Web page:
Our immune system uses the ancient, biological pathway of inflammation to protect us against injury and infections (6).  When you cut your finger, immune cells are sent to kill invading bacteria and begin the process of wound healing.  This is acute inflammation that goes away in days or weeks when the body is healed.

One the other hand, chronic inflammation lasts a long time, from months to years (2).  It’s basically an abnormal immune response that causes damage to cells, tissues and organs.  Oxidative stress plays a big role; it occurs when more free radicals are produced within cells than the body can neutralize (2).  As you can imagine, when more damage occurs than can be repaired, health problems crop up.  

It is now widely accepted that chronic inflammation is at the root of most, if not all, chronic conditions like cardiovascular disease, diabetes, obesity, hypertension, cancer, arthritis and joint disease (2).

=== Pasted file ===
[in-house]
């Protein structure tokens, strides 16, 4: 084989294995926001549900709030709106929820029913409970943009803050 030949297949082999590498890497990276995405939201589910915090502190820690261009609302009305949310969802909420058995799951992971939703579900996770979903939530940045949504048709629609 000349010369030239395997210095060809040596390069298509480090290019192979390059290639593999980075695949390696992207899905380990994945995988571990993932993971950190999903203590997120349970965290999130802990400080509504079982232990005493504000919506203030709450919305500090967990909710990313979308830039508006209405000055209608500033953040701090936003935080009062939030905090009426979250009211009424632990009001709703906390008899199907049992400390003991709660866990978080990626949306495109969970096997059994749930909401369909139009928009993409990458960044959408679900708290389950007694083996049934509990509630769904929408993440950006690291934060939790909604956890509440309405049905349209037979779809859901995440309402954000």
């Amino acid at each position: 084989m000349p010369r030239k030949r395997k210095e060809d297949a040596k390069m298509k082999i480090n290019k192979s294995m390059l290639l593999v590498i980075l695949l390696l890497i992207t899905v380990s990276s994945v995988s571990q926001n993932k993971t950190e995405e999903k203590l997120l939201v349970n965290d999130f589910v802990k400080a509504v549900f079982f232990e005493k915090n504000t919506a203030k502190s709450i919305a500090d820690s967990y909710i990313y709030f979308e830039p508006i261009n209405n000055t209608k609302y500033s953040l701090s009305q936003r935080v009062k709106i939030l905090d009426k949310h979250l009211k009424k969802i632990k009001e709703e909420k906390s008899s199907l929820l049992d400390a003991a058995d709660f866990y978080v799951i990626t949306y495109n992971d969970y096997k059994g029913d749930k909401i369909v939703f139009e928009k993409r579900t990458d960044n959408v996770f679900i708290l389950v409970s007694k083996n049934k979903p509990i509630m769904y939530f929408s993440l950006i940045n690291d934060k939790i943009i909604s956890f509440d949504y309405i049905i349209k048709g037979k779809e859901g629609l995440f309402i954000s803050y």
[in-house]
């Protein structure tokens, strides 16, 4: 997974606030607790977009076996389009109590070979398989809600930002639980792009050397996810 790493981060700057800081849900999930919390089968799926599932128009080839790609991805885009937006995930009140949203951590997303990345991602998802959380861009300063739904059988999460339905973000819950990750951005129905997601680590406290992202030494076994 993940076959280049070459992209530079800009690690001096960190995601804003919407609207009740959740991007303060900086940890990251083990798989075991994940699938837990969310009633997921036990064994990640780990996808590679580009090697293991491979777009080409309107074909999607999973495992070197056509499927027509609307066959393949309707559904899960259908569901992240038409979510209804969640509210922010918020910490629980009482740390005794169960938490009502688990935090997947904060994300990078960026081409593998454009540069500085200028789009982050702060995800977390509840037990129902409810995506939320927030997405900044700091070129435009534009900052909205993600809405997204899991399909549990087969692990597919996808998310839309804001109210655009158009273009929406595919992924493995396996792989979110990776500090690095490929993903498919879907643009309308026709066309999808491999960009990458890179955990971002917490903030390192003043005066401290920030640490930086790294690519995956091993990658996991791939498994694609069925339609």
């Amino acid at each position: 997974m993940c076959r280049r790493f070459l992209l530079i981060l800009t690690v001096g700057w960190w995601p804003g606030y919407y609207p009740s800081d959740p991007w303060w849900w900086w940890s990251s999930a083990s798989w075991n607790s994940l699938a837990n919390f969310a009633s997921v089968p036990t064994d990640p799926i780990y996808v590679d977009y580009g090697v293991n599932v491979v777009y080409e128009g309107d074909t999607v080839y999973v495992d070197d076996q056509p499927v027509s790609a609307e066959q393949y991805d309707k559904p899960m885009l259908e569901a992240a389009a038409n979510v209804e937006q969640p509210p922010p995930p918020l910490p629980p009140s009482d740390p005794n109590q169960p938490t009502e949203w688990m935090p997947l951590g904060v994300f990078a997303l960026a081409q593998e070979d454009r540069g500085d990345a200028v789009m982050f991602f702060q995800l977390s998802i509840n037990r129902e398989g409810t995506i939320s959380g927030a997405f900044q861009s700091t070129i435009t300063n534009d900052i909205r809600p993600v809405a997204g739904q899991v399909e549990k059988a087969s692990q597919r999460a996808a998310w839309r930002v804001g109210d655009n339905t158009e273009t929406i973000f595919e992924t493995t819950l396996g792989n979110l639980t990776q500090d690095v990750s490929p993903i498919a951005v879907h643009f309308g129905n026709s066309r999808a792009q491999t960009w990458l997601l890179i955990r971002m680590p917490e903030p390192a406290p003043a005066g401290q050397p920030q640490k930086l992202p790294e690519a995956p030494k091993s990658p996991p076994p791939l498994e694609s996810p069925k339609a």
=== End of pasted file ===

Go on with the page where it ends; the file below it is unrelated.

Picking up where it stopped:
Lifestyle Matters

The good news is that deliberate and healthier lifestyle choices can prevent, manage and even reverse chronic inflammatory disease, the most important cause of morbidity and mortality facing people today (7).  It’s empowering to know that if you have, or want to prevent a chronic disease, you can regain your health and vitality by choosing real whole foods, optimizing sleep, reducing stress, being social, and moving more.

You may be thinking, “How the heck can simple lifestyle decisions address the complexities of chronic conditions?”  The body has an innate ability and intelligence to heal itself.  You experience it each time you cut your hand; you wash the wound, put a bandage on and don’t have to think about it.

The research also supports it and I have lived it; by utilizing the power of lifestyle medicine I was able to restore my health from the ravages of chronic Lyme disease.  You just need to provide the right environment for healing.  This is not an easy task, but it can be done with time, effort and a plan.   

Taking Action

Changing your lifestyle habits can feel overwhelming. To help you embrace this challenge, think about this analogy, “How do you eat an elephant?  One bite at a time!”   Any healing journey begins with awareness, learning and exploration; then gradually taking action, one small step at a time.